Shop now Shop now Shop now  Up to 50% Off Fashion  Shop all Amazon Fashion Cloud Drive Photos Shop now Learn More Shop now Shop now Shop Fire Shop Kindle  Learn more Countdown to Prime Day Shop now Shop now

Customer Reviews

4.5 out of 5 stars2
4.5 out of 5 stars
5 star
1
4 star
1
3 star
0
2 star
0
1 star
0

Your rating(Clear)Rate this item
Share your thoughts with other customers

There was a problem filtering reviews right now. Please try again later.

on 4 June 2012
To attempt to describe over 2000 pages (across 4 volumes) of beautifully written prose is to run the risk of limiting their appeal. These volumes are special.

Auden earned his living by writing reviews, by teaching, and by compiling anthologies. Auden's prose output, as collected and presented by Edward Mendelson, Princeton University Press /Faber & Faber, consists of Volume I 836 pp (1926-38), Vol. II 556 pp (1939-48), Vol III 779 pp (1949-55), and Vol. IV 982 pp (1956-62).

Having re-read most of Volumes I & II (yes, that good), what I have read of the other volumes has not disappointed. Quite the contrary.

Auden offered as evidence 'the distortions in a culture where a poet could earn much more money by reflecting on his art than by practicing it'(Tony Sharpe, Auden's Prose, 111, Cambridge Companion, 2004) but, like Shaw's Prefaces, Auden's prose is often just as interesting as anything he had to say in his poems, and, perhaps taking Auden's own lead, the directness of prose often makes it a more accessible medium. Poetry and prose should not, I accept, be compared. That said, 'Áuden accepted that it was pointless to attempt any absolute formal distinction between poetry and prose'(Sharpe 112).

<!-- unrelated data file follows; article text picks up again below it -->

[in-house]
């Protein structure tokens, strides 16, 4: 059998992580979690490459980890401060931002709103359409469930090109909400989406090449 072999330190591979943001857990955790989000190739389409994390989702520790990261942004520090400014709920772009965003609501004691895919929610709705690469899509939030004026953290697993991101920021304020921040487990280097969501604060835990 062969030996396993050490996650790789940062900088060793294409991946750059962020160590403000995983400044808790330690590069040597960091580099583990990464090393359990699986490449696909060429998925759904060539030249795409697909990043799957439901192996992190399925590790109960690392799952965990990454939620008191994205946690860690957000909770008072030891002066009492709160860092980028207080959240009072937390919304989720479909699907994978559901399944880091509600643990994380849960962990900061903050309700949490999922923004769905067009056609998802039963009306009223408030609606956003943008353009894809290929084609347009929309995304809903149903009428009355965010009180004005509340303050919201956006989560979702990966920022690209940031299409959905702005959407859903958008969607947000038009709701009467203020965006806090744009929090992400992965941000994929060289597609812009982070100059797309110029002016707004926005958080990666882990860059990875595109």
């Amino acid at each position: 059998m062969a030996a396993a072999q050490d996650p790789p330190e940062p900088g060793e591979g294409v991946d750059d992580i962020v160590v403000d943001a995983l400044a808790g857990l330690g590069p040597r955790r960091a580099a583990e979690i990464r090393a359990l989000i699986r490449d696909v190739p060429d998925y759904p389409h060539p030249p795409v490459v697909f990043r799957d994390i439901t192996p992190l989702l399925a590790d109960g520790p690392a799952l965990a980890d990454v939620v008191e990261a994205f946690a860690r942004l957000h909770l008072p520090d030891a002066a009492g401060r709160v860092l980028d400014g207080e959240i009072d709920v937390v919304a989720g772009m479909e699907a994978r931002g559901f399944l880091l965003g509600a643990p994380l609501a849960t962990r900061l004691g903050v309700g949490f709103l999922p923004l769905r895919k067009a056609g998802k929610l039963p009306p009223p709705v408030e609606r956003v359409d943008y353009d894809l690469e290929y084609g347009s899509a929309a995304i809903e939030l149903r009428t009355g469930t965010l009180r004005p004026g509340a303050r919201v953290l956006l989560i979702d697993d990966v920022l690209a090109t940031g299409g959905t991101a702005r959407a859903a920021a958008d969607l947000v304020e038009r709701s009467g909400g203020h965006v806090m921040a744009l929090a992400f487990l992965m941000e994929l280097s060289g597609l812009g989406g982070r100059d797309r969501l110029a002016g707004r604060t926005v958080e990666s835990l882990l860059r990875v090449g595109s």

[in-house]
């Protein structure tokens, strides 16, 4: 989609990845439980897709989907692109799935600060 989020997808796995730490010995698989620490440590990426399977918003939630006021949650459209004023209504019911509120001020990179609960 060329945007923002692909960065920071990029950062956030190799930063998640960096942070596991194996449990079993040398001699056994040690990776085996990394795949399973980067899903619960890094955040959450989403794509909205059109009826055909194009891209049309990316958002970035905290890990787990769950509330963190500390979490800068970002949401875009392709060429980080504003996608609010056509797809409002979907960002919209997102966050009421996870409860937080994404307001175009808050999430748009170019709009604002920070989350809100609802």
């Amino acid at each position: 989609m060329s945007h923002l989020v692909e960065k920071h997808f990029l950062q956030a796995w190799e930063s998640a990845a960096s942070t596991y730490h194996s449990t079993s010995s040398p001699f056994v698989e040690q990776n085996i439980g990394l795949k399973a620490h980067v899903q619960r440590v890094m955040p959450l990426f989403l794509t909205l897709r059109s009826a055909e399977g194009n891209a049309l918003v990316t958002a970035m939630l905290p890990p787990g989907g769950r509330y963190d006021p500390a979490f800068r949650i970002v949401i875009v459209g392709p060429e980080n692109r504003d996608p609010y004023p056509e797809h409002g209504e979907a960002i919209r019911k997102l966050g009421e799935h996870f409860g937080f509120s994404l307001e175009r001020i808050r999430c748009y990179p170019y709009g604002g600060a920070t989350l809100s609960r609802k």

What did Auden write about the work of Robert Frost, Lawrence (TE) or Hopkins, Pope, or Byron? Of the city of Valencia, or China? Of Architecture, and Education? Volume I

Yeats, Arnold, McNeice, Rilke, Milton, Sandburg, James Joyce & Wagner, Henry James, Baudelaire, Betjeman, or Lawrence (DH). Auden on Opera, Fascism, Eros & Agape, or Shakespeare. Volume II

Volume III Auden on Graham Greene, Somerset Maugham, Ronald Firbank, John Ashbery, Adrienne Rich, Jean Cocteau, Colette, the list goes on. Auden too harks back to Keats, to Eliot, to Freud, to Mozart and to range of topics, Music, Philosophy, Freedom, and Authority.

Volume IV Dostoevsky, Voltaire, Van Gogh, Goethe... the list goes on.

Not cheap (attention librarians) but well worth it.
0Comment|One person found this helpful. Was this review helpful to you?YesNoReport abuse
on 31 December 2014
Glad to have this, though I know a fair bit of it already.
0Comment|Was this review helpful to you?YesNoReport abuse